- L. D. Nelson and Russell R. Dynes (1976), The Impact of Devotionalism and Attendance on Ordinary and Emergency Helping Behavior, Journal for the Scientific Study of Religion, Vol. 15, No. 1, pages 47-59
- GJ Larson, India's Agony Over Religion: Confronting Diversity in Teacher Education, SUNY Press, ISBN 978-0-7914-2411-7, page 116
- Roxanne Leslie Euben and Muhammad Qasim Zaman (2009), Princeton Readings in Islamist Thought, Princeton University Press, ISBN 978-0691135885, pages 21-23
- Minoru Kiyota (1985), Tathāgatagarbha Thought: A Basis of Buddhist Devotionalism in East Asia, Japanese Journal of Religious Studies, Vol. 12, No. 2/3, pages 207-231
- Pori Park (2012), Devotionalism Reclaimed: Re-mapping Sacred Geography in Contemporary Korean Buddhism, Journal of Korean Religions, Vol. 3, No. 2, pages 153-171
- Allan Andrews (1993), Lay and Monastic Forms of Pure Land Devotionalism: Typology and History, Numen, Vol. 40, No. 1, pages 16-37
- Anthony M. Stevens-Arroyo (1998), The Evolution of Marian Devotionalism within Christianity and the Ibero-Mediterranean Polity, Journal for the Scientific Study of Religion, Vol. 37, No. 1, pages 50-73
- Karen Pechelis (2011), The Bloomsbury Companion to Hindu Studies (Editor: Jessica Frazier), Bloomsbury, ISBN 978-1472511515, pages 109-112
- Louise Child (2016). Tantric Buddhism and Altered States of Consciousness: Durkheim, Emotional Energy and Visions of the Consort. Routledge. pp. 138–139. ISBN 978-1-317-04677-6.
- Karunaratna, Indumathie (2000). "Devotion". In Malalasekera, Gunapala Piyasena. Encyclopaedia of Buddhism. IV. Government of Ceylon. pp. 435–7.
- Nanayakkara 1966, p. 678.
- Jayatilleke, K.N. (1963). Early Buddhist theory of knowledge (PDF). George Allen & Unwin. p. 384. ISBN 1-134-54287-9.
- Nanayakkara 1966, p. 679.
- Nanayakkara 1966, pp. 679–81.
- Rotman, Andy (2008). "Getting and Giving". Thus Have I Seen: Visualizing Faith in Early Indian Buddhism. Oxford University Press. ISBN 978-0-19-045117-2.
- Winston Lee King (1964). A thousand lives away: Buddhism in contemporary Burma. Harvard University Press. pp. 173–176.
- Gokhale, Balkrishna Govind (1981). "Bhakti in Early Buddhism". In Lele, J. Tradition and modernity in Bhakti movements. 31. Brill Archive.
- John Cort, Jains in the World : Religious Values and Ideology in India, Oxford University Press, ISBN, pages 64-68, 86-90, 100-112
- M. Whitney Kelting (2001). Singing to the Jinas: Jain Laywomen, Mandal Singing, and the Negotiations of Jain Devotion. Oxford University Press. pp. 87–88. ISBN 978-0-19-803211-3.
- Paul Dundas (2003). The Jains. Routledge. pp. 170–171. ISBN 978-0-415-26605-5.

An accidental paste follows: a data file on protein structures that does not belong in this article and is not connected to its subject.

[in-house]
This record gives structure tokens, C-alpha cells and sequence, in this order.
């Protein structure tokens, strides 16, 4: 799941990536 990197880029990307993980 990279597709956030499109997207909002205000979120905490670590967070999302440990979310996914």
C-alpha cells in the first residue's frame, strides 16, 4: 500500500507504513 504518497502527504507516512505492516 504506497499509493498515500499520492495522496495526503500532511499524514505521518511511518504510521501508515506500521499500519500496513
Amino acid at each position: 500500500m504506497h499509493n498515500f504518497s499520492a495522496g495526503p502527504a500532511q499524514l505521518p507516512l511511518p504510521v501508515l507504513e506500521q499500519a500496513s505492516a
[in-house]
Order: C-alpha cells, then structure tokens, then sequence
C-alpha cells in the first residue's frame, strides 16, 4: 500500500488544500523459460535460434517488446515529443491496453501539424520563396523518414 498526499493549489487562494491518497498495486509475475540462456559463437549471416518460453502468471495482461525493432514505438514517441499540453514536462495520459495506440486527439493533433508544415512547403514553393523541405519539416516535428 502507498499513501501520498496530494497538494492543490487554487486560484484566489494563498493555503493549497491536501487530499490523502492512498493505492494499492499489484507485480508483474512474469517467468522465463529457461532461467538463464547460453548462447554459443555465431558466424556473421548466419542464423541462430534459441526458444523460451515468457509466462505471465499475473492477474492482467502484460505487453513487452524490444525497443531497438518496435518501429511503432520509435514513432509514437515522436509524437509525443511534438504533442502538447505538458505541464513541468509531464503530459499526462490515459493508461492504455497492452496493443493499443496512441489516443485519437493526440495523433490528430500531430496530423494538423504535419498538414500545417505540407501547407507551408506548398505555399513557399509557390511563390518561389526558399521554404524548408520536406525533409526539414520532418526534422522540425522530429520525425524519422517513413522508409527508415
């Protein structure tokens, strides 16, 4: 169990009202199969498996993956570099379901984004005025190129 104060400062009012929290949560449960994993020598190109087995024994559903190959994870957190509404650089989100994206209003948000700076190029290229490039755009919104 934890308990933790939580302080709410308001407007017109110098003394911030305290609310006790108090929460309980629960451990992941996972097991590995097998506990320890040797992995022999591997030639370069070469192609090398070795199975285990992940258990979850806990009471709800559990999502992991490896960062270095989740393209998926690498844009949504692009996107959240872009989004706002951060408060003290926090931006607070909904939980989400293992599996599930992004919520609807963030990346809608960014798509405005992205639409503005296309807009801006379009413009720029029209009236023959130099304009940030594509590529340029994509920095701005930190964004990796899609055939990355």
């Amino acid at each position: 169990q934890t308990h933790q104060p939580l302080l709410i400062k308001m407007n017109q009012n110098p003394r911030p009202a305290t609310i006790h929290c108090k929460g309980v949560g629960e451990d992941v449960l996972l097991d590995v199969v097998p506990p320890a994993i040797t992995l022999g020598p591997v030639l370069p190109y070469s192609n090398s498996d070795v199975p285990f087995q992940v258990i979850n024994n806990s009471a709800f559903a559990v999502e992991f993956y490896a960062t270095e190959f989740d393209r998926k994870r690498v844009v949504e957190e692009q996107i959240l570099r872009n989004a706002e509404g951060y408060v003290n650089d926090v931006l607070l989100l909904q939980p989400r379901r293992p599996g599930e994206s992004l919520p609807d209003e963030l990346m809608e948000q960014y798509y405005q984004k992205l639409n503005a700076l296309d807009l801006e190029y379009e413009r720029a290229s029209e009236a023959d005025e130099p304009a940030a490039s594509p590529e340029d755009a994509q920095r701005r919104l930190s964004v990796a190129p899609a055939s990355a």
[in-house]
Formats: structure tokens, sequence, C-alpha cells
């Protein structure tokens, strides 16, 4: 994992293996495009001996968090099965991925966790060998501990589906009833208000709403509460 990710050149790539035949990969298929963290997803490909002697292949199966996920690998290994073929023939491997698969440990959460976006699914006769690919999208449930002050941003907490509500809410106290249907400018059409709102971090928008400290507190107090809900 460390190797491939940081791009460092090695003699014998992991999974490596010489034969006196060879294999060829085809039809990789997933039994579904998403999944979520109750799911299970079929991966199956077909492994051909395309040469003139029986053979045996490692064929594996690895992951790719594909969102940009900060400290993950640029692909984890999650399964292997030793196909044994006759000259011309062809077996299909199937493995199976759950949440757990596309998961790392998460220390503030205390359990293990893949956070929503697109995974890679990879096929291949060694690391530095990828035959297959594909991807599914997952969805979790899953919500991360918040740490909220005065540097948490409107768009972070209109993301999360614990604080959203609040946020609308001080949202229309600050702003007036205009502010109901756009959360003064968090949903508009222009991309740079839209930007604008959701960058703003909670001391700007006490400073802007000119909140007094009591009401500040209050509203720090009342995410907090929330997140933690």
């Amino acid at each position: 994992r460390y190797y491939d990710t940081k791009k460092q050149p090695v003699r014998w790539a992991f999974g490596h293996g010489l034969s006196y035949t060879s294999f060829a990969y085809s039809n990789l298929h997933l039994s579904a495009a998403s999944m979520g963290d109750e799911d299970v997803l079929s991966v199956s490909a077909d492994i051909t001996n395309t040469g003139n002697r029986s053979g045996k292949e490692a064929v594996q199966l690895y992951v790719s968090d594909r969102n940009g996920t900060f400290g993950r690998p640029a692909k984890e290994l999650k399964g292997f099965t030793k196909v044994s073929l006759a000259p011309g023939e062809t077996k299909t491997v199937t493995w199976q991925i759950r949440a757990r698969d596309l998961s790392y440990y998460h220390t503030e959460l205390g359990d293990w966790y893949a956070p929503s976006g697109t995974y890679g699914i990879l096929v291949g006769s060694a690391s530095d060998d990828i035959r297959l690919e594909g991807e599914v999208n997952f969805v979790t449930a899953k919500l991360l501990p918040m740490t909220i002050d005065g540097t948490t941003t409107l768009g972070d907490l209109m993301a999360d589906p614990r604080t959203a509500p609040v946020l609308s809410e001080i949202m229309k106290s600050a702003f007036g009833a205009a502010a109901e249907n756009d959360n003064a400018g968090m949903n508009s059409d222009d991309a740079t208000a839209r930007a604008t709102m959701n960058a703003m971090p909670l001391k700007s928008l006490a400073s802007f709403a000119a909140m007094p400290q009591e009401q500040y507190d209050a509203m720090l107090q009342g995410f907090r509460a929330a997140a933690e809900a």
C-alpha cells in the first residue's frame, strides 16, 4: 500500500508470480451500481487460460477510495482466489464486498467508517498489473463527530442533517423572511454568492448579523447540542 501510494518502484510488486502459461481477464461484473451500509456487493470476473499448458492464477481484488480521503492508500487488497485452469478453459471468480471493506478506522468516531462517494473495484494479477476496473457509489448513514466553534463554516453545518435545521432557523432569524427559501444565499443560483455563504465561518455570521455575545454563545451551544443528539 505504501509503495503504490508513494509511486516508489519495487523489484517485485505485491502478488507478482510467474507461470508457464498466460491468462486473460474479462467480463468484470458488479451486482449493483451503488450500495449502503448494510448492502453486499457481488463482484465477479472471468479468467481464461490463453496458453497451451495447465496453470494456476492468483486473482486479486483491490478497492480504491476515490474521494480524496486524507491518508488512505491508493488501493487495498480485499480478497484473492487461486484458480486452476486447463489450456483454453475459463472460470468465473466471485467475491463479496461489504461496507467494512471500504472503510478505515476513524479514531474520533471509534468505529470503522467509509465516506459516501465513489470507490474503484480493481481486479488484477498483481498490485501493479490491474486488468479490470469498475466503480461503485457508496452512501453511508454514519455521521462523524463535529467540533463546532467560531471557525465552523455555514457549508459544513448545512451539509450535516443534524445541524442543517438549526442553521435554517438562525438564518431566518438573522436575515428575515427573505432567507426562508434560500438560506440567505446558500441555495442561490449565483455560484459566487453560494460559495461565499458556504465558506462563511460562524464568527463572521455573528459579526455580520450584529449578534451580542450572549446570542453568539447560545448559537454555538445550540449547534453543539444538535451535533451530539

- Jeffery D Long (2013). Jainism: An Introduction. I.B.Tauris. pp. 111–114. ISBN 978-0-85771-392-6.
- Sherry Fohr (2015). Jainism: A Guide for the Perplexed. Bloomsbury Publishing. pp. 91–102. ISBN 978-1-4742-2755-1.
- Lisa Owen (2012). Carving Devotion in the Jain Caves at Ellora. BRILL Academic. pp. xii, 2, 12–13, 117–126. ISBN 90-04-20629-9.
- Swami Chinmayananda, Love Divine – Narada Bhakti Sutra, Chinmaya Publications Trust, Madras, 1970
- Swami Tapasyananda, Bhakti Schools of Vedanta, Sri Ramakrishna Math, Madras, 1990
- A.C. Bhaktivedanta Swami Prabhupada, Srimad Bhagavatam (12 Cantos), The Bhaktivedanta Book Trust,2004
- Steven J. Rosen, The Yoga of Kirtan: conversations on the Sacred Art of Chanting (New York: FOLK Books, 2008)
- Bhakti Poets: A History of Bhakti by Doris Jakobsh
- The full text of the Bhagavata Purana (Srimad-Bhagavatam)
- English Translation of Narada Bhakti Sutra
- Hindu and Christian Bhakti: A Common Human Response to the Sacred, DC Scott (1980), Indian Journal of Theology, 29(1), pages12-32
- Author and authority in the Bhakti poetry of north India, JS Hawley (1988), The Journal of Asian Studies, 47(02), pages 269-290.
- The politics of nonduality: Reassessing the work of transcendence in modern Sikh theology (Nirguni Bhakti), A Mandair (2006), Journal of the American Academy of Religion, 74(3), pages 646-673.
- Bhakti, Buddhism and the Bhagavad-Gita Rob Reed (1977), Wichita, United States
- Gokhale, B. G. (1980). "Bhakti in Early Buddhism". Journal of Asian and African Studies. 15 (1-2): 16–28.
- The Transforming Gift: An Analysis of Devotional Acts of Offering in Buddhist "Avadāna" Literature, John Strong (1979), History of Religions, 18(3) (Feb., 1979), pages 221-237.